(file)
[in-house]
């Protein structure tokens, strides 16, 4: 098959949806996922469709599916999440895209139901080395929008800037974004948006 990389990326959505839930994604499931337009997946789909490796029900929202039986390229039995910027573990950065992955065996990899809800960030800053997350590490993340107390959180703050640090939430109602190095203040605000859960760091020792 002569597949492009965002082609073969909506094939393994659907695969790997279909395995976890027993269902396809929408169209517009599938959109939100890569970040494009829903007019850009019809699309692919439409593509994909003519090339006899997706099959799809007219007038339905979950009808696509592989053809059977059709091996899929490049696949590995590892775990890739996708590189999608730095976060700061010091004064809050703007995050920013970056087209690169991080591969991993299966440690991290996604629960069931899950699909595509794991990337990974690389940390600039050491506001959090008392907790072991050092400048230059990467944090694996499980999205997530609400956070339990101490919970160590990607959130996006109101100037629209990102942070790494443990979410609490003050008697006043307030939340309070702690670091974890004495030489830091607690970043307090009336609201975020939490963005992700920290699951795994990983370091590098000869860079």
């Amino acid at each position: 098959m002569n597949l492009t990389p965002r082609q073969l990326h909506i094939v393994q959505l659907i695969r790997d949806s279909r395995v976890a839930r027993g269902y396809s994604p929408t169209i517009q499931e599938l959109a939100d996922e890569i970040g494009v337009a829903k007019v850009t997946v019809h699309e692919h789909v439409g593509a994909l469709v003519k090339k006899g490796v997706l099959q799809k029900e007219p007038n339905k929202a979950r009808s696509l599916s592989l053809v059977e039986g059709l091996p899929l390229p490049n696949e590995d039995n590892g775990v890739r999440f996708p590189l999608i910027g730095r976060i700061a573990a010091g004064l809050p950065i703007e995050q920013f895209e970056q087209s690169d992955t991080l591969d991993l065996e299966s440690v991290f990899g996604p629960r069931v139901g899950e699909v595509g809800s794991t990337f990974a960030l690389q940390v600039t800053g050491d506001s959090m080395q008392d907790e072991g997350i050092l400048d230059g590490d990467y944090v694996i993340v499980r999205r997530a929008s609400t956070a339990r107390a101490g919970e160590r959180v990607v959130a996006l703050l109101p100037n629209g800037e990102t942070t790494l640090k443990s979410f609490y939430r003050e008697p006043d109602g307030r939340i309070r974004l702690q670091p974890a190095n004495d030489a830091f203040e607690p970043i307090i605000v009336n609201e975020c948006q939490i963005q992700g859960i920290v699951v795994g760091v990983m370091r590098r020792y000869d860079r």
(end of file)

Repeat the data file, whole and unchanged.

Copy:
[in-house]
């Protein structure tokens, strides 16, 4: 098959949806996922469709599916999440895209139901080395929008800037974004948006 990389990326959505839930994604499931337009997946789909490796029900929202039986390229039995910027573990950065992955065996990899809800960030800053997350590490993340107390959180703050640090939430109602190095203040605000859960760091020792 002569597949492009965002082609073969909506094939393994659907695969790997279909395995976890027993269902396809929408169209517009599938959109939100890569970040494009829903007019850009019809699309692919439409593509994909003519090339006899997706099959799809007219007038339905979950009808696509592989053809059977059709091996899929490049696949590995590892775990890739996708590189999608730095976060700061010091004064809050703007995050920013970056087209690169991080591969991993299966440690991290996604629960069931899950699909595509794991990337990974690389940390600039050491506001959090008392907790072991050092400048230059990467944090694996499980999205997530609400956070339990101490919970160590990607959130996006109101100037629209990102942070790494443990979410609490003050008697006043307030939340309070702690670091974890004495030489830091607690970043307090009336609201975020939490963005992700920290699951795994990983370091590098000869860079």
């Amino acid at each position: 098959m002569n597949l492009t990389p965002r082609q073969l990326h909506i094939v393994q959505l659907i695969r790997d949806s279909r395995v976890a839930r027993g269902y396809s994604p929408t169209i517009q499931e599938l959109a939100d996922e890569i970040g494009v337009a829903k007019v850009t997946v019809h699309e692919h789909v439409g593509a994909l469709v003519k090339k006899g490796v997706l099959q799809k029900e007219p007038n339905k929202a979950r009808s696509l599916s592989l053809v059977e039986g059709l091996p899929l390229p490049n696949e590995d039995n590892g775990v890739r999440f996708p590189l999608i910027g730095r976060i700061a573990a010091g004064l809050p950065i703007e995050q920013f895209e970056q087209s690169d992955t991080l591969d991993l065996e299966s440690v991290f990899g996604p629960r069931v139901g899950e699909v595509g809800s794991t990337f990974a960030l690389q940390v600039t800053g050491d506001s959090m080395q008392d907790e072991g997350i050092l400048d230059g590490d990467y944090v694996i993340v499980r999205r997530a929008s609400t956070a339990r107390a101490g919970e160590r959180v990607v959130a996006l703050l109101p100037n629209g800037e990102t942070t790494l640090k443990s979410f609490y939430r003050e008697p006043d109602g307030r939340i309070r974004l702690q670091p974890a190095n004495d030489a830091f203040e607690p970043i307090i605000v009336n609201e975020c948006q939490i963005q992700g859960i920290v699951v795994g760091v990983m370091r590098r020792y000869d860079r």